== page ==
Seeing a pile of cat vomit on your living room carpet or your expensive hardwood floors is not the best sight in the world. It’s also very worrying to see your favorite creature throwing up undigested food. This is a situation when many cat parents get worried, especially since vomiting is such an unspecific symptom that is linked with many medical conditions.
So, when one of my cats started throwing up recently, I was both scared and surprised. The only question I had in mind was, “Why is my cat throwing up undigested food?”. So, after calling the vet, I started doing my research and got all the information I needed to write this blog.
Thankfully, in my case, the solution was simple. However, some pet parents have to go through a lot before discovering why their cat keeps vomiting. Even though the vet is the best person to communicate with, you should still know the factors that can cause your feline to throw up and how to prevent them. And here I share them all with you.
Why Is My Cat Vomiting Undigested Food?
If in doubt, you can take your cat to the vet for a professional examination. However, you shouldn’t jump to conclusions before reading the common reasons below. I talk about the things that can cause your feline to throw up in the guide, so it will be much easier for you to understand the causes of this unexpected symptom.
1. Eating Too Quickly
Is your cat throwing up but acting normal? One of the most common reasons behind this behavior is eating too fast. I often see my cat throwing up after eating because she gulps down her dinner in seconds! If your feline also likes to snack at the speed of light, this is likely the cause of the vomiting.
When a kitty eats too quickly, its stomach gets full very fast. This causes it to swell and your cat starts to feel sick, and vomiting is a natural reflex. As the food has only just arrived in your cat’s stomach, there is no time to digest the food before it makes a reappearance. This is why the cat will throw up undigested food instead of runnier vomit.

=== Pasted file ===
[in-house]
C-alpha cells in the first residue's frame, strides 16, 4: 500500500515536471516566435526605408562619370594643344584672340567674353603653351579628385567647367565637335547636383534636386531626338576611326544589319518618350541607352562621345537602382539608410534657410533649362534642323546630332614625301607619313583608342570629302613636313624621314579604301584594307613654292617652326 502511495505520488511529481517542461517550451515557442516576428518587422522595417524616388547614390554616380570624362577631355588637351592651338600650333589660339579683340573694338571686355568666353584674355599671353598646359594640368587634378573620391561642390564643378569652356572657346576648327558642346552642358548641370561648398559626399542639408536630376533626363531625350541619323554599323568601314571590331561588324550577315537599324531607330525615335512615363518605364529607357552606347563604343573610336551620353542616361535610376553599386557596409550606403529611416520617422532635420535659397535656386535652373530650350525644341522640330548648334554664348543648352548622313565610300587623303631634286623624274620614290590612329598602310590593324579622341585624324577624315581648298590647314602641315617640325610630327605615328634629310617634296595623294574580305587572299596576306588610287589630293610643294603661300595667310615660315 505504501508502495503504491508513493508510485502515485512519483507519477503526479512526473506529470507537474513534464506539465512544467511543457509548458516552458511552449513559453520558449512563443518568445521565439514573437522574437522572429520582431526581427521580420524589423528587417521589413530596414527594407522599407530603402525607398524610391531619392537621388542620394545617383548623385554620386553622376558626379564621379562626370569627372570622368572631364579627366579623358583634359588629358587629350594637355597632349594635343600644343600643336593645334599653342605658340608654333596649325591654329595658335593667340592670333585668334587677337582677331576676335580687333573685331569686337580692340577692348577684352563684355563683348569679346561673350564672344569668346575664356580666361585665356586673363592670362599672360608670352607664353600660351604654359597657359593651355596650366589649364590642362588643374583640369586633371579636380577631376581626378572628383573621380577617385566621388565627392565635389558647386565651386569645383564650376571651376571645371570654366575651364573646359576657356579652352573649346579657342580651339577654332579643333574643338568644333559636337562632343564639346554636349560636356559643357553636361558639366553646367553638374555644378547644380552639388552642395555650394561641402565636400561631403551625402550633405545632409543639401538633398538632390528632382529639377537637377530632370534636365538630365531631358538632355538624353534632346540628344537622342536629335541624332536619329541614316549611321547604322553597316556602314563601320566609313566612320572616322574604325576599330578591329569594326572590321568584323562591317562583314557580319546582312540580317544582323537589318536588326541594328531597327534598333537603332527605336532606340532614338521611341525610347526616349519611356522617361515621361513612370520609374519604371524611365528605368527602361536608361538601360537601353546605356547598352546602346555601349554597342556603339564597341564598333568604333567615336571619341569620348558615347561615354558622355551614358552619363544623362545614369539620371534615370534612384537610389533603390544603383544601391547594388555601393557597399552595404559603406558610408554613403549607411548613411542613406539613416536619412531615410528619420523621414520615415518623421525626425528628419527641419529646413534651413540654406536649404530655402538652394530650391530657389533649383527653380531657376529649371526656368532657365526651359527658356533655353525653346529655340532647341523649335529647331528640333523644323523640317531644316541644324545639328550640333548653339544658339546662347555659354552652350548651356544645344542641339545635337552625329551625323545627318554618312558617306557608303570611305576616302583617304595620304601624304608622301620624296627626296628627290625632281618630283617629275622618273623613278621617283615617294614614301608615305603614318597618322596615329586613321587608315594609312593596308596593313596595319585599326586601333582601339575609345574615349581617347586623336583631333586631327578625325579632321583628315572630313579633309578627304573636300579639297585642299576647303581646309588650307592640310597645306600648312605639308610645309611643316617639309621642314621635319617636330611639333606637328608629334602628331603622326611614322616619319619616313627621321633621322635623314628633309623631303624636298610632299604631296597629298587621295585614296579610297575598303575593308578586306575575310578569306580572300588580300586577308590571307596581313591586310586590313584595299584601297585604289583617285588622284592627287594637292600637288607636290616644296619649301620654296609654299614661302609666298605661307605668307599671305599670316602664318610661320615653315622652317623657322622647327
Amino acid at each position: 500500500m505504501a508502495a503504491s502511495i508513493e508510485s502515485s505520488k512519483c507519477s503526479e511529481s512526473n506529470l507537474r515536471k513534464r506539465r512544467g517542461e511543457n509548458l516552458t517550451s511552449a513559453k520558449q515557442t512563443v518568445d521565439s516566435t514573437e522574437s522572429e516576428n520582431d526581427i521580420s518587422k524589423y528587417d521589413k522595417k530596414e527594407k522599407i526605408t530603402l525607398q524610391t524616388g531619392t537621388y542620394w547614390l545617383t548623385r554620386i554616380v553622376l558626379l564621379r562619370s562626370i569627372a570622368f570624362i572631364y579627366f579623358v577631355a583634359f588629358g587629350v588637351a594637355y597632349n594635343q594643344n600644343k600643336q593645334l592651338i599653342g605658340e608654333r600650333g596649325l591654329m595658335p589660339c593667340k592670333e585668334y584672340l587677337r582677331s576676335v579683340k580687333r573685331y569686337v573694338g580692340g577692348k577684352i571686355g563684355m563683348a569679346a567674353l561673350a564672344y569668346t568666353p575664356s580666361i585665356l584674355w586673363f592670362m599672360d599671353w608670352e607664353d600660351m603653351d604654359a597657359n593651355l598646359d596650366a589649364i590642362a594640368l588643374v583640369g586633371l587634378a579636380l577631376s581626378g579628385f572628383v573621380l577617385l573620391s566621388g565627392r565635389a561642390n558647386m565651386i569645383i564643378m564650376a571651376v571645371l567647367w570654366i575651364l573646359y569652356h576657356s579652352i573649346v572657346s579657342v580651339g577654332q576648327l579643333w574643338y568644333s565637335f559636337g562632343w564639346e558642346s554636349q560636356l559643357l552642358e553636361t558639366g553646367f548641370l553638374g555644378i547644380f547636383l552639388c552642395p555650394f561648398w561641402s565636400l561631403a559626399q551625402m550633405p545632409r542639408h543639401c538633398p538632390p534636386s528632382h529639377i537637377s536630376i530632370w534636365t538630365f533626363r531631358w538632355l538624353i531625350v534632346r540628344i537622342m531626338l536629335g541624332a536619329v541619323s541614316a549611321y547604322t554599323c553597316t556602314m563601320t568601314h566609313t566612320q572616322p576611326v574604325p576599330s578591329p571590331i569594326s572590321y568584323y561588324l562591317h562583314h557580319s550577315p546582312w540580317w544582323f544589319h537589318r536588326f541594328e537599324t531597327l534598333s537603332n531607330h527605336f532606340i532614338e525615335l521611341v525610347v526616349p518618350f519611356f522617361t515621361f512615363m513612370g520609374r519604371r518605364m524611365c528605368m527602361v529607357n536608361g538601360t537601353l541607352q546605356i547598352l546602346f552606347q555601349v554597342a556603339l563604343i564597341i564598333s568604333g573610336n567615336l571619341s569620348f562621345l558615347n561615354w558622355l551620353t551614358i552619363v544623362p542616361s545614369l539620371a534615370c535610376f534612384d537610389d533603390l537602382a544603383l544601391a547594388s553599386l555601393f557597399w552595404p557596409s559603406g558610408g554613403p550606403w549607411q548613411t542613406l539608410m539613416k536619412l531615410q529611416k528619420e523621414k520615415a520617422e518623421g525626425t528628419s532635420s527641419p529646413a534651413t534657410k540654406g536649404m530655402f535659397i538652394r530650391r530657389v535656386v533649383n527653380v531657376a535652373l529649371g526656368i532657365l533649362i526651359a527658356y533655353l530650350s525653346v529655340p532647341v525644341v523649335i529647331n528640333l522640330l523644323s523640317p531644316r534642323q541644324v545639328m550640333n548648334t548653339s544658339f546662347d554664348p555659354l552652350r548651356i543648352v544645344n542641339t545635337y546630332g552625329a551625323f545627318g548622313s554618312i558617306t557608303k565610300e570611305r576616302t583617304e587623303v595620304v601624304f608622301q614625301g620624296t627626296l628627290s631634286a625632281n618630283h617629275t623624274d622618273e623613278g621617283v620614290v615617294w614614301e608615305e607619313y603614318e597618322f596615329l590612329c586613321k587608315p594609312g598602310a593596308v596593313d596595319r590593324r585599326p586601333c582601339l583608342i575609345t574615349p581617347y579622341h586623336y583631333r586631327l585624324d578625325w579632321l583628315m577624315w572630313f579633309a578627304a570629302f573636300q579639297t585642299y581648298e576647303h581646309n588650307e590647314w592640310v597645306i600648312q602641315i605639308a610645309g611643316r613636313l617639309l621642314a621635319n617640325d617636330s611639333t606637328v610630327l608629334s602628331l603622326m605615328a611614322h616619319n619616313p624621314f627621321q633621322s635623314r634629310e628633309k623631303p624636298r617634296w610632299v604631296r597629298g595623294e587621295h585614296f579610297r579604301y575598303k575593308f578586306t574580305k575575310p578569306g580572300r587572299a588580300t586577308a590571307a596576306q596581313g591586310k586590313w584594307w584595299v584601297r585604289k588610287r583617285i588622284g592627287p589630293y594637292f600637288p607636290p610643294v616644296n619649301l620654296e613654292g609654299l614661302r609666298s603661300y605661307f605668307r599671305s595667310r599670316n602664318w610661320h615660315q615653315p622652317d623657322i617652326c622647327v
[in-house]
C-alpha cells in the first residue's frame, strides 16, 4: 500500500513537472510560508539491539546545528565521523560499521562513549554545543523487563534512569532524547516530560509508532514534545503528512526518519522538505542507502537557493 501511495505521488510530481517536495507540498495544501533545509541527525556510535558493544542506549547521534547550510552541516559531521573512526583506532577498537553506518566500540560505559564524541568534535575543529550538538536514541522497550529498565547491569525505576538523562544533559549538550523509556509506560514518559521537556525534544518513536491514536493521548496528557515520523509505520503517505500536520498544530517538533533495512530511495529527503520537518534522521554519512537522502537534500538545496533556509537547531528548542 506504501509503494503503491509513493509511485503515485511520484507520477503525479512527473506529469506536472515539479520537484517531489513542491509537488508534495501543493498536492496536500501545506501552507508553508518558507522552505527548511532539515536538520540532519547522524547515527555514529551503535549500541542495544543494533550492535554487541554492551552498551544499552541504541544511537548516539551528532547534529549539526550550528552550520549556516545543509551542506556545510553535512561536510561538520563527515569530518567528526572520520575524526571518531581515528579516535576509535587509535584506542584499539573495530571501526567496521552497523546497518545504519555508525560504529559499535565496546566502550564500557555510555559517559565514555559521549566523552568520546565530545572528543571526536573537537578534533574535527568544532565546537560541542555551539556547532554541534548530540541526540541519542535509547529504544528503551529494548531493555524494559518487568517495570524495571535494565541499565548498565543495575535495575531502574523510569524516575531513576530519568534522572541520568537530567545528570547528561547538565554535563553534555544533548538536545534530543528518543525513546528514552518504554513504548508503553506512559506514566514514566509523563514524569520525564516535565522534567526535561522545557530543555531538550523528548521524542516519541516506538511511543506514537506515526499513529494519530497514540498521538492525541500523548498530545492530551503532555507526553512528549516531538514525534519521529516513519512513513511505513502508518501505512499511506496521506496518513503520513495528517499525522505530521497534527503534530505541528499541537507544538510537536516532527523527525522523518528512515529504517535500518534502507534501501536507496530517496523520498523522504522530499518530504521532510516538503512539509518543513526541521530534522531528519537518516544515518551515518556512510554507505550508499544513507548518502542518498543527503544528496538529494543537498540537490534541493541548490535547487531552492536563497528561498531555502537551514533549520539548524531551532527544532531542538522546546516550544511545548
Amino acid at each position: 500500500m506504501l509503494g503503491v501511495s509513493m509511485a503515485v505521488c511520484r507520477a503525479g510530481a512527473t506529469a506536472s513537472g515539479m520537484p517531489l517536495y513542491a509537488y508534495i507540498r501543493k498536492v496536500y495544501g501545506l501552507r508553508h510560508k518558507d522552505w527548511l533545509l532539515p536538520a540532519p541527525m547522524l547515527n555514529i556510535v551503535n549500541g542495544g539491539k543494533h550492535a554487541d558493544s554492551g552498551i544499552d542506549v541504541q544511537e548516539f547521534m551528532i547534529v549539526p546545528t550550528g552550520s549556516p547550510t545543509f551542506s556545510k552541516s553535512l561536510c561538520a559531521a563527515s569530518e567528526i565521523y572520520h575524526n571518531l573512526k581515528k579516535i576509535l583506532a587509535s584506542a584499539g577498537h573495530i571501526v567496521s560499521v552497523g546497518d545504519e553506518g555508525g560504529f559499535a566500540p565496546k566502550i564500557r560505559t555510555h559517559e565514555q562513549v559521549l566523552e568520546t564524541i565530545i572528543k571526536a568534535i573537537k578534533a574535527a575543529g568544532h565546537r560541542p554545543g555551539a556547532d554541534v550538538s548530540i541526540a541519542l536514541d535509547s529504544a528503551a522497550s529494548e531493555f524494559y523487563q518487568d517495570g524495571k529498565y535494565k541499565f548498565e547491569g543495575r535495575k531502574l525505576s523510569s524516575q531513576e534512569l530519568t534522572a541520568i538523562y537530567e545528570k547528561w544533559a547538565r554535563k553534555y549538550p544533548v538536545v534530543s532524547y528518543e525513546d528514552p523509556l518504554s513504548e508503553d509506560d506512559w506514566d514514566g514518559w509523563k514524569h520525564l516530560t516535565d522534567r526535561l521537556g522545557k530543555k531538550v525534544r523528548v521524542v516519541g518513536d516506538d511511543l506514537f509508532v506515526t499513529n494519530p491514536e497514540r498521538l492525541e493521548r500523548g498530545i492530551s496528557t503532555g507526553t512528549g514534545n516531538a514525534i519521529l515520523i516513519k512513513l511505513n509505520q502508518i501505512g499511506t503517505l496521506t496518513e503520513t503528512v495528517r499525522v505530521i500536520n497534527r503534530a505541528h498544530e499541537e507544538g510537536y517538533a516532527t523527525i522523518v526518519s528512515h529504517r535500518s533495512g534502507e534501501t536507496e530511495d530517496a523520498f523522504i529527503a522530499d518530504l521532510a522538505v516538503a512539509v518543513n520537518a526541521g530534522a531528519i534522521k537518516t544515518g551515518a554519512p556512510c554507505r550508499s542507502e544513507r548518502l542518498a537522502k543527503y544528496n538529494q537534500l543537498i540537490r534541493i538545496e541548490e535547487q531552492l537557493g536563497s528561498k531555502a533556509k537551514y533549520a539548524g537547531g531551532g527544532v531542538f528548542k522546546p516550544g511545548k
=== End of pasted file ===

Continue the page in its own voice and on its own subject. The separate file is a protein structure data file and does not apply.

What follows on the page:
Notice how I am using the phrase vomit here rather than regurgitate. Although the words are often used interchangeably, there are important differences between cat regurgitation vs. vomit. Vomiting happens from the stomach as just discussed. On the other hand, regurgitation is when the expelled food hasn’t even reached the stomach.
Both vomiting and regurgitation can happen if your cat eats too quickly. Pay attention to when your cat throws up to help you decide whether or not this could be the cause. Does the vomiting occur right after feeding or not? If so, you’ve probably found got your reason why!
Nevertheless, although the reason sounds innocent and easy to deal with, that’s not always the case. Cats are stubborn creatures, so it can take a while before you teach them how to eat slowly. Thankfully, there are various tricks you can use to make the process smoother, but I’ll get more into detail about how to deal with this issue in the next section.
Hairballs can be a huge issue for cats, especially long-haired breeds such as Maine Coons and Persians. Felines are meticulous groomers and use their rough tongues to rid their fur coats of dirt and debris. However, each time they groom, loose hair also gets stuck to their tongue. They end up swallowing a large part of their hair with every lick!
These ingested hairs enter the stomach. If healthy, your cat gets rid of most of them through the feces. However, if for some reason the feline removed more hairs than usual and large clumps have formed, they might not pass through the stomach to the intestines.
When this happens, the only way out for the hair is up through the esophagus and out the mouth. Thankfully, hairballs are a normal occurrence, so there is no need to worry in most cases. As long as they happen occasionally and your cat doesn’t show signs of pain, then your cat is probably fine.
With that said, is your cat throwing up hairballs daily? That’s not a good sign, and you should call the vet immediately. When the vomiting happens occasionally, chances are it’s because your cat simply can’t get rid of all the hairs and has to throw them up. However, if the vomiting appears every day, it might be a sign that there’s another underlying issue or digestive disease.